Namdaemun gone


Namdaemun is gone.

Above is the picture I took of the ancient, 600 year old, south gate of Seoul a couple years ago–it is a site that I have always loved, sitting right at city center (the city has spread well beyond its original gates and boundaries) and adjacent to Namdaemun market.

I had to post about it here because this is a landmark that is near and dear to me–on my first visit (of many to come) to Korea, I was eight years old and stayed in a hotel very near this gate. I had never stepped outside the U.S. before and was mystified by a country that was proclaimed to be my “mother” country but where no one really spoke English, where there were no McDonald’s, and it was hot sticky hot and I got made fun of because I wore shorts and a tank top (inappropriate wear at the time, even for an eight year old).

I was confused and excited and I also fell in love with Korea. I was endlessly comforted and fascinated and amused by Namdaemun market, right across the street from this gate. We went to Namdaemun market nearly everyday–I had never been to an open air market before, and I had never fathomed buying groceries and sundries from a market stall, having only been exposed to air conditioned stores in the U.S. (Not that there wasn’t a good number of posh air conditioned department stores in Seoul, either–but Namdaemun market began my love and fascination for open air markets and may explain my love for farmer’s markets to date).

I remember looking at the gate, nearly everyday, from that market. It was a landmark from which point I got my bearings. So sad to hear it is now gone.

I first heard the news this morning on flickr, where a friend of mine had posted a picture of the burning gate. While I slept in PST, the gate was burning down.

Update: it seems a frustrated 69 year old man burned the structure down.  Just amplifies the tragedy–this structure survived Japanese invasions and the Korean War, only to be burnt down by an act of arson.



Filed under Memories, The World

8 responses to “Namdaemun gone

  1. hyunjini

    I can’t believe it, either. It breaks my heart.

  2. while not equally old and amazing, my daughter was very very much looking forward to visiting camden market when she goes to london in april.

    it’s not ALL gone, but … it sure did burn.

    i’m sorry something so amazing and part of your memories of childhood has gone. i think you feel as i felt when the twin towers fell… i grew up outside manhattan and watched the buildings get built, reports on the news… visiting many times over the years. it was part of the TV news logo for channel 11, the two towers turning into the number 11 as a helicopter flew around it to Action! News! Music!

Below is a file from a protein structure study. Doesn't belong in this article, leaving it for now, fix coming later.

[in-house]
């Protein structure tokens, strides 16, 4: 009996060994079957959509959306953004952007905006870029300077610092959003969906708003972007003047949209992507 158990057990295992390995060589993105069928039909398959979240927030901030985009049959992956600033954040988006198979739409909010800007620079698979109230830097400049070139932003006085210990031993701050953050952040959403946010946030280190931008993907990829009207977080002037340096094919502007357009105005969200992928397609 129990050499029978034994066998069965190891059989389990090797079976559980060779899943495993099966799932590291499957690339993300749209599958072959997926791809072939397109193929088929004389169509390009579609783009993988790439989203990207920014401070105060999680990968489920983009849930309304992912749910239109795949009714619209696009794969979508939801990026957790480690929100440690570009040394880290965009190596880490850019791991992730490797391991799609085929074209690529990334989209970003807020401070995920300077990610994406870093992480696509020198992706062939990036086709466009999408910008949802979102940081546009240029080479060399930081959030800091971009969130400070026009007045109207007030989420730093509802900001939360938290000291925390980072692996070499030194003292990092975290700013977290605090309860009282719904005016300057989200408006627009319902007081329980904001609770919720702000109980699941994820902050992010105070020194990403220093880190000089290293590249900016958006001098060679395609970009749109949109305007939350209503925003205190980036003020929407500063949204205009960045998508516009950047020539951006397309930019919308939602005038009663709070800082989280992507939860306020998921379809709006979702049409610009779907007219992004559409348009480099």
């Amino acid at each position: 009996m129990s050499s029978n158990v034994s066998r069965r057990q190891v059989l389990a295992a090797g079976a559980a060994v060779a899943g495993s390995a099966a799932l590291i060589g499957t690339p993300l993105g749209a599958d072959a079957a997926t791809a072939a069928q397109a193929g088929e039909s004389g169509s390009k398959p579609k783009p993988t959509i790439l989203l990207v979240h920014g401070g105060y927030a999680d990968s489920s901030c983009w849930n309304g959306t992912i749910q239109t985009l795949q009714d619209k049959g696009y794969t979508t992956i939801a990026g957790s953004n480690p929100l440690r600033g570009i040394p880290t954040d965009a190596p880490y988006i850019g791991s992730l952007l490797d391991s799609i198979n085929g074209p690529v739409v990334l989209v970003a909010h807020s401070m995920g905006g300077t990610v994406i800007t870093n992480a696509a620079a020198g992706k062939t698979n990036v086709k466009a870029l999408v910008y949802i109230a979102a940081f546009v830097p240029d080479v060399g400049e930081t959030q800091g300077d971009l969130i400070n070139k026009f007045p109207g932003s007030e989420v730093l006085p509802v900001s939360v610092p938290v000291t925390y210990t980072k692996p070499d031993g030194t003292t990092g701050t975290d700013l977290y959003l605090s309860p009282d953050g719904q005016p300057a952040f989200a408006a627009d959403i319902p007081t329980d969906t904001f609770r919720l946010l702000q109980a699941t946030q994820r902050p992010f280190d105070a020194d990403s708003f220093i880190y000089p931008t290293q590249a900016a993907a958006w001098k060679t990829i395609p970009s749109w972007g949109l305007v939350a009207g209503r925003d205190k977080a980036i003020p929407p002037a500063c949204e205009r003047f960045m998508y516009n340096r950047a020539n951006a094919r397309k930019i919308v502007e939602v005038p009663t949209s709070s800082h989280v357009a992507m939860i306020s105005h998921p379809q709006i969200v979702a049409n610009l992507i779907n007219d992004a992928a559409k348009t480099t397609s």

thank you for providing news links to the story… i had not heard about it today.

    again… sorry that this had to happen…

  3. hyunjini: well they will rebuild it–and i guess this gate joins the ranks of dozens of Korean monuments that have had a history of being burnt and rebuilt.

    christine: oh yes, i too was looking forward to camden market! for all the times i’ve been to London, i now regret not having visited the market! hopefully they too will rebuild.

    watching the twin towers burn and fall was like watching the apocalypse. i was born in new york, and have many early childhood memories of those buildings–i still can’t imagine the new york skyline without them.

  4. So sad that it’s gone! It’s beautiful 😦 Pretty soon every big city will look the same.

  5. bustopher: you are sooo right. every big city, eventually WILL look the same, won’t they? especially if we have more wars and end up destroying all the old things.

  6. Eric

    I’m actually going to London on the 21st and was planning specifically on going to Camden…
    Although, now that I’ve seen the pictures of Namdaemun I would REALLY have loved to see it. Guess I’ll have to wait for the reconstruction to be complete…

  7. Oh, wow, thanks for posting this, I had no idea. I loved seeing the contrast of Namdaemun against the backdrop of all those glass and steel skyscrapers. What a loss.

  8. Eric: Namdaemun is gorgeous–there are other gates in the city, outlined fantastically by The Marmot’s Hole–they’re still standing, and parts of the original city wall are still up, too. But Namdaemun was the glorious one.

    elizabeth: I know! There was this one ancient building in the midst of all the high rises, in the middle of a very busy traffic circle. Soooo sad. It defies war and so many other historical and treacherous situations, only to be burned down by an arsonist!

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